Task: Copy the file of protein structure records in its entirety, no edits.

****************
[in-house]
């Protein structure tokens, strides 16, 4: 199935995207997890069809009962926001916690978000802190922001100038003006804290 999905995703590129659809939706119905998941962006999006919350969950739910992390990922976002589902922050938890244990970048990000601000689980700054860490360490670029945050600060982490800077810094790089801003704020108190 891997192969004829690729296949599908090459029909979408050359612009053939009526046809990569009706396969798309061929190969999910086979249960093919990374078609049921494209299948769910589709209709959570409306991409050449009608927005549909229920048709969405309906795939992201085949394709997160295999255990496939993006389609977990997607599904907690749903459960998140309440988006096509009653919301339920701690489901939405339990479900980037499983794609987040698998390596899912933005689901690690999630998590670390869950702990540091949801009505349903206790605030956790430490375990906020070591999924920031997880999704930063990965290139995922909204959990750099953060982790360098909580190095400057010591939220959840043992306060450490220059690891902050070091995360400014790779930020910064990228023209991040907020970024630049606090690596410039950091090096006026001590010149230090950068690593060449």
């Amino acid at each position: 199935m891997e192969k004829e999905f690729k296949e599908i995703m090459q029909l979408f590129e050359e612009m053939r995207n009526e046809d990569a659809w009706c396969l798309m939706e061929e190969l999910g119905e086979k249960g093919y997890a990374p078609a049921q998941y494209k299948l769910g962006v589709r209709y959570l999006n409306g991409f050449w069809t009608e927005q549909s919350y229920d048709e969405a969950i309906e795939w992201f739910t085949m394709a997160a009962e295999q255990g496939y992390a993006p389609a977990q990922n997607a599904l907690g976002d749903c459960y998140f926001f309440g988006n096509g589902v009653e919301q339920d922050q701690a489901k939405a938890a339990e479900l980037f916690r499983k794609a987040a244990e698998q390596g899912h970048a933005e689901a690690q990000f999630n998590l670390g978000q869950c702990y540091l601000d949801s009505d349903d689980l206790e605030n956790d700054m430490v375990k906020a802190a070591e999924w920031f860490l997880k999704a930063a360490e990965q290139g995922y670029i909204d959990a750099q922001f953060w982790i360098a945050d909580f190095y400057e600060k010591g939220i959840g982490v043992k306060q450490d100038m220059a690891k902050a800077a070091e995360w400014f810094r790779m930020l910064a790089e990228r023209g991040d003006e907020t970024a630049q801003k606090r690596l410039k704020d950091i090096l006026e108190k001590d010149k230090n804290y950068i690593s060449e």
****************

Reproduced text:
[in-house]
């Protein structure tokens, strides 16, 4: 199935995207997890069809009962926001916690978000802190922001100038003006804290 999905995703590129659809939706119905998941962006999006919350969950739910992390990922976002589902922050938890244990970048990000601000689980700054860490360490670029945050600060982490800077810094790089801003704020108190 891997192969004829690729296949599908090459029909979408050359612009053939009526046809990569009706396969798309061929190969999910086979249960093919990374078609049921494209299948769910589709209709959570409306991409050449009608927005549909229920048709969405309906795939992201085949394709997160295999255990496939993006389609977990997607599904907690749903459960998140309440988006096509009653919301339920701690489901939405339990479900980037499983794609987040698998390596899912933005689901690690999630998590670390869950702990540091949801009505349903206790605030956790430490375990906020070591999924920031997880999704930063990965290139995922909204959990750099953060982790360098909580190095400057010591939220959840043992306060450490220059690891902050070091995360400014790779930020910064990228023209991040907020970024630049606090690596410039950091090096006026001590010149230090950068690593060449």
């Amino acid at each position: 199935m891997e192969k004829e999905f690729k296949e599908i995703m090459q029909l979408f590129e050359e612009m053939r995207n009526e046809d990569a659809w009706c396969l798309m939706e061929e190969l999910g119905e086979k249960g093919y997890a990374p078609a049921q998941y494209k299948l769910g962006v589709r209709y959570l999006n409306g991409f050449w069809t009608e927005q549909s919350y229920d048709e969405a969950i309906e795939w992201f739910t085949m394709a997160a009962e295999q255990g496939y992390a993006p389609a977990q990922n997607a599904l907690g976002d749903c459960y998140f926001f309440g988006n096509g589902v009653e919301q339920d922050q701690a489901k939405a938890a339990e479900l980037f916690r499983k794609a987040a244990e698998q390596g899912h970048a933005e689901a690690q990000f999630n998590l670390g978000q869950c702990y540091l601000d949801s009505d349903d689980l206790e605030n956790d700054m430490v375990k906020a802190a070591e999924w920031f860490l997880k999704a930063a360490e990965q290139g995922y670029i909204d959990a750099q922001f953060w982790i360098a945050d909580f190095y400057e600060k010591g939220i959840g982490v043992k306060q450490d100038m220059a690891k902050a800077a070091e995360w400014f810094r790779m930020l910064a790089e990228r023209g991040d003006e907020t970024a630049q801003k606090r690596l410039k704020d950091i090096l006026e108190k001590d010149k230090n804290y950068i690593s060449e």